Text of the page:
Ian Holloway: The funfair's over, now it's time to get serious

The Blackpool manager is renowned for crazy quips but with the Premier League in sight he no longer plays the joker. Steve Tongue speaks to Ian Holloway

Sunday 02 May 2010 00:00 BST
Blackpool are just two games away from the Premier League
Blackpool are just two games away from the Premier League (DAVID ASHDOWN)

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Louise Thomas

Louise Thomas


It is a date writ larger than any other in the history of Blackpool Football Club: 2 May. It was on this day in 1953 that Stanley Matthews finally won his FA Cup medal in what many still insist was the greatest final of them all, when Lancashire rivals Bolton Wanderers were beaten 4-3 after leading 3-1 with only a quarter of the game remaining.

No better day, then, for a new tangerine dream, as the Seasiders take on Bristol City this afternoon needing an equal or better result than Swansea City achieve against Doncaster in order to make the Championship play-offs.

Blackpool in the Premier League? Returning to a level they have only enjoyed for one brief season in the past 43 (1970-71, winning four games out of 42) would be the most romantic of tales, even if they were immediately made favourites to return below stairs as quickly as last time.

Promotion would also bring a return to prominence for someone regarded as a larger-than-life figure who is expected to enliven many a dull day – not to say Match of the Day. But be warned. The club's manager since last May, Ian Scott Holloway is older (47), wiser and, a little disappointingly, altogether more serious.

The man once voted 15th funniest in London on the back of a few soundbites as the manager of Queens Park Rangers has grown tired of his image; Mr Madcap now wants to be known as Captain Sensible.

In this interview he rarely smiles and apart from one metaphor, about polishing gems and selling them on – one of his greatest strengths as a lower League manager – there is only one attempt at the sort of analogy that once caused a whole book to be published on The Tao of Ian Holloway. It comes when discussion turns, a little reluctantly on his part, to the possibility of Blackpool, 19th and 16th in the last two seasons, qualifying for the play-offs and then taking their place among the country's elite.

Gesturing towards the big dippers on Blackpool's seafront within sight of the training ground, he says in that Bristolian burr: "You go down the road here and buy a ticket for a ride, you know there's gonna be ups and downs and that's the exciting thing. You don't want to think about the end, worry about getting off. You just want the ride. So if we get in the play-offs, we'll be looking forward to that ride."

Ian Holloway's ticket to ride, like anyone with 30 years' service in football, has had its highs and its bumps, accentuated by moving clubs nine times and by a family life made infinitely more complicated when three of his four children were born deaf. For a year after being sacked by Leicester City in 2008, he was able to devote more time to the girls and his long-suffering wife Kim, a cancer survivor, even if the enjoyment became tinged occasionally with self-doubt about his employment prospects.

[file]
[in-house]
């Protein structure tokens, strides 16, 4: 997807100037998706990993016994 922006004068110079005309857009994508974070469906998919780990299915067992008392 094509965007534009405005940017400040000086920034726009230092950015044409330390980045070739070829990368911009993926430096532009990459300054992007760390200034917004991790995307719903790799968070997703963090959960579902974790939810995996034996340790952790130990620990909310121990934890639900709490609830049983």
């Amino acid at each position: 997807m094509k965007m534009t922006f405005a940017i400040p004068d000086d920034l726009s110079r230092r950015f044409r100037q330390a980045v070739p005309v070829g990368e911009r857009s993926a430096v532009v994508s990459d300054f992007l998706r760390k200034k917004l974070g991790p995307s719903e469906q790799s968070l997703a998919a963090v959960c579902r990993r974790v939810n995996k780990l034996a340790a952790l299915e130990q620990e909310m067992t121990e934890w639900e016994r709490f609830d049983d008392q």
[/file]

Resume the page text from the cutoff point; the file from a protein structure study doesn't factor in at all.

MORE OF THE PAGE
"I sat thinking, would I ever get another opportunity, did I want one? I was getting some media work, which I found really refreshing, and had an opportunity to watch some top-class football. But there was a time I thought I wasn't going to be given another chance. I had an interview at Swindon and they didn't want me. That was not a nice moment.

"My wife was happy, saw a lot more of me, we were talking about getting a house somewhere, doing something different, maybe self-sufficient. Sometimes the football side of my life doesn't really suit the person Kim is.

"It was a strange year but a good year. I think it does everybody good to look at themselves and evaluate. Then you think if you ever got another chance how you'd do it."

The chance came at a Championship club slowly recovering from hard times. For half a dozen seasons in the 1980s and 90s Blackpool were in the fourth tier, once finishing fourth from bottom with several gates of under 2,000. The then club chairman, Owen Oyston, went to prison for three years but under his son Karl and Latvian businessman Valery Belokon there has been a steady revival. There were more than 59,000 at Wembley three years ago to see Simon

Grayson's team reach the Championship and after he left for Leeds it was to Holloway that the club eventually turned.

Grateful to be brought in from the cold, he determined to make the most of it with a new approach: "I think it's what I needed. I'd never been up north before, nobody's ever heard any of my interviews and what have you. That year out thinking I might not ever get another chance changed my mindset. I believe my duty is to entertain people, that's my new philosophy that I came up with. I don't want to defend my way to a win. After 14 years I'd become more scared of losing a game than being fearless to win it."